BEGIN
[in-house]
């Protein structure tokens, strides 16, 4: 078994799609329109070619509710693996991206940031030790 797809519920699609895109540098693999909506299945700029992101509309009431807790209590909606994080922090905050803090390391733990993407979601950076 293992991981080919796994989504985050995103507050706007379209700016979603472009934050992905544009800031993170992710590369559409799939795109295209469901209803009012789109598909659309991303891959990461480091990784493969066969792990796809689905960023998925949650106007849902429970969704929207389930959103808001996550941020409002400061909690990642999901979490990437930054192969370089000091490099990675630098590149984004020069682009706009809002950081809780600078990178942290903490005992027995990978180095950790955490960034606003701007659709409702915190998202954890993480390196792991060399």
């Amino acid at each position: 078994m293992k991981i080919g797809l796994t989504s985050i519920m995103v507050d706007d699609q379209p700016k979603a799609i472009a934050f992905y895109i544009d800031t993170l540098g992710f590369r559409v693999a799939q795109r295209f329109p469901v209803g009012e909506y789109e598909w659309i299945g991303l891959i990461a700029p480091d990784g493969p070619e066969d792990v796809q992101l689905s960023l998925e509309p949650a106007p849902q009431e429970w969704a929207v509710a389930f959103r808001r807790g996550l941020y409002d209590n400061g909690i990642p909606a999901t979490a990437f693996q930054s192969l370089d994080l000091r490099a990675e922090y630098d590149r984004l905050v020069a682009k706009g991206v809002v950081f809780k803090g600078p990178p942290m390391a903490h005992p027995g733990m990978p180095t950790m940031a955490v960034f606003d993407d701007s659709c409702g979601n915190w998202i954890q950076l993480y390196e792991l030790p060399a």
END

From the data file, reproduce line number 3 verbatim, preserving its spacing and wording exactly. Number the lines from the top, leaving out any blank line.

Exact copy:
């Amino acid at each position: 078994m293992k991981i080919g797809l796994t989504s985050i519920m995103v507050d706007d699609q379209p700016k979603a799609i472009a934050f992905y895109i544009d800031t993170l540098g992710f590369r559409v693999a799939q795109r295209f329109p469901v209803g009012e909506y789109e598909w659309i299945g991303l891959i990461a700029p480091d990784g493969p070619e066969d792990v796809q992101l689905s960023l998925e509309p949650a106007p849902q009431e429970w969704a929207v509710a389930f959103r808001r807790g996550l941020y409002d209590n400061g909690i990642p909606a999901t979490a990437f693996q930054s192969l370089d994080l000091r490099a990675e922090y630098d590149r984004l905050v020069a682009k706009g991206v809002v950081f809780k803090g600078p990178p942290m390391a903490h005992p027995g733990m990978p180095t950790m940031a955490v960034f606003d993407d701007s659709c409702g979601n915190w998202i954890q950076l993480y390196e792991l030790p060399a």